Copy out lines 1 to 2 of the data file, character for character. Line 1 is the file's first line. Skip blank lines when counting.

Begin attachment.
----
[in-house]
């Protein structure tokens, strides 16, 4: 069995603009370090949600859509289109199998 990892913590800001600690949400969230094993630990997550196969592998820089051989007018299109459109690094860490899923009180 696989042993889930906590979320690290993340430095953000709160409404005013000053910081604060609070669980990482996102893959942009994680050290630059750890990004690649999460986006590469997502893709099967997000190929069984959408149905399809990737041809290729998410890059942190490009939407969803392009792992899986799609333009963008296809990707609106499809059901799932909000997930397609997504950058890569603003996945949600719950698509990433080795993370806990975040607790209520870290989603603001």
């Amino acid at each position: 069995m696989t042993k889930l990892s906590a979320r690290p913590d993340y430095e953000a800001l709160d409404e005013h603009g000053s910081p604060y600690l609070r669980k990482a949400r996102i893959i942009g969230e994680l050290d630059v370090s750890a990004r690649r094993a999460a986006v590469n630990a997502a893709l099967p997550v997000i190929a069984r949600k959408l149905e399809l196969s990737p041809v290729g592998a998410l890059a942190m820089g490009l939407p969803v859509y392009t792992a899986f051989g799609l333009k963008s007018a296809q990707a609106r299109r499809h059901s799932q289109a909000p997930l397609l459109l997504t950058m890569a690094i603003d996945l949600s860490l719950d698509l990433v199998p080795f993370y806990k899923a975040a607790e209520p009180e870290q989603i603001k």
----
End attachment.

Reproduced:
[in-house]
């Protein structure tokens, strides 16, 4: 069995603009370090949600859509289109199998 990892913590800001600690949400969230094993630990997550196969592998820089051989007018299109459109690094860490899923009180 696989042993889930906590979320690290993340430095953000709160409404005013000053910081604060609070669980990482996102893959942009994680050290630059750890990004690649999460986006590469997502893709099967997000190929069984959408149905399809990737041809290729998410890059942190490009939407969803392009792992899986799609333009963008296809990707609106499809059901799932909000997930397609997504950058890569603003996945949600719950698509990433080795993370806990975040607790209520870290989603603001």